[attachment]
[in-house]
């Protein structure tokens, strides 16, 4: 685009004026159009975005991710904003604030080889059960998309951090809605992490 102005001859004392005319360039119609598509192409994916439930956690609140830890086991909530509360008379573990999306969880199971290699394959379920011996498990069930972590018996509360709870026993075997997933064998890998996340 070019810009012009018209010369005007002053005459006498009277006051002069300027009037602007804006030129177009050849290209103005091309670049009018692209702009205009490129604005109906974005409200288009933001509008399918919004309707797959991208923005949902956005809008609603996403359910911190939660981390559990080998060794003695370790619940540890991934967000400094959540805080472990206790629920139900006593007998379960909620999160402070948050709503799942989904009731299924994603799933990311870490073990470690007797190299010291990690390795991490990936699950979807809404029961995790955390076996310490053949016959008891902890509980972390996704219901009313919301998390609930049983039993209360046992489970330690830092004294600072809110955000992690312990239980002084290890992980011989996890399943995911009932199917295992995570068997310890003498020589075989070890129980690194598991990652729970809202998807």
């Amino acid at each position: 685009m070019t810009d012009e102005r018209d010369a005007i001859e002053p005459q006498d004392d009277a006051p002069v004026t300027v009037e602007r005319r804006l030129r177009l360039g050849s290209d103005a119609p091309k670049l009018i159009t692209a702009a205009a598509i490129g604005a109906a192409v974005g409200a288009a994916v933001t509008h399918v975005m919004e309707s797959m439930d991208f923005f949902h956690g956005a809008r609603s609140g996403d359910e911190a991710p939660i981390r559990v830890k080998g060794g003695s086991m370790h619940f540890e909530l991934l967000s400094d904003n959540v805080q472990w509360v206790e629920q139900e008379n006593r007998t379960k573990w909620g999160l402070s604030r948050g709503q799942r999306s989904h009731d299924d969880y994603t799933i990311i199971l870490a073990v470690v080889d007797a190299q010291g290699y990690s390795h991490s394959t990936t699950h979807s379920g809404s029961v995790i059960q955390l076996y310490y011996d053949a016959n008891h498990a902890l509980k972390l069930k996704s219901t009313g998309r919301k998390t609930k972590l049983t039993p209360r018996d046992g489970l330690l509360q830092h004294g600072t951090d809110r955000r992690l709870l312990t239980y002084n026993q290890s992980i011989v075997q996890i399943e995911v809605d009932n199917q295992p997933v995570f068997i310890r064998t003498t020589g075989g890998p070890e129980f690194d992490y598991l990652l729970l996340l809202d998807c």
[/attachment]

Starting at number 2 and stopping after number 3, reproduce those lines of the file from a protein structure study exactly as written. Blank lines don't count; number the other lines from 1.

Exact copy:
């Protein structure tokens, strides 16, 4: 685009004026159009975005991710904003604030080889059960998309951090809605992490 102005001859004392005319360039119609598509192409994916439930956690609140830890086991909530509360008379573990999306969880199971290699394959379920011996498990069930972590018996509360709870026993075997997933064998890998996340 070019810009012009018209010369005007002053005459006498009277006051002069300027009037602007804006030129177009050849290209103005091309670049009018692209702009205009490129604005109906974005409200288009933001509008399918919004309707797959991208923005949902956005809008609603996403359910911190939660981390559990080998060794003695370790619940540890991934967000400094959540805080472990206790629920139900006593007998379960909620999160402070948050709503799942989904009731299924994603799933990311870490073990470690007797190299010291990690390795991490990936699950979807809404029961995790955390076996310490053949016959008891902890509980972390996704219901009313919301998390609930049983039993209360046992489970330690830092004294600072809110955000992690312990239980002084290890992980011989996890399943995911009932199917295992995570068997310890003498020589075989070890129980690194598991990652729970809202998807």
């Amino acid at each position: 685009m070019t810009d012009e102005r018209d010369a005007i001859e002053p005459q006498d004392d009277a006051p002069v004026t300027v009037e602007r005319r804006l030129r177009l360039g050849s290209d103005a119609p091309k670049l009018i159009t692209a702009a205009a598509i490129g604005a109906a192409v974005g409200a288009a994916v933001t509008h399918v975005m919004e309707s797959m439930d991208f923005f949902h956690g956005a809008r609603s609140g996403d359910e911190a991710p939660i981390r559990v830890k080998g060794g003695s086991m370790h619940f540890e909530l991934l967000s400094d904003n959540v805080q472990w509360v206790e629920q139900e008379n006593r007998t379960k573990w909620g999160l402070s604030r948050g709503q799942r999306s989904h009731d299924d969880y994603t799933i990311i199971l870490a073990v470690v080889d007797a190299q010291g290699y990690s390795h991490s394959t990936t699950h979807s379920g809404s029961v995790i059960q955390l076996y310490y011996d053949a016959n008891h498990a902890l509980k972390l069930k996704s219901t009313g998309r919301k998390t609930k972590l049983t039993p209360r018996d046992g489970l330690l509360q830092h004294g600072t951090d809110r955000r992690l709870l312990t239980y002084n026993q290890s992980i011989v075997q996890i399943e995911v809605d009932n199917q295992p997933v995570f068997i310890r064998t003498t020589g075989g890998p070890e129980f690194d992490y598991l990652l729970l996340l809202d998807c």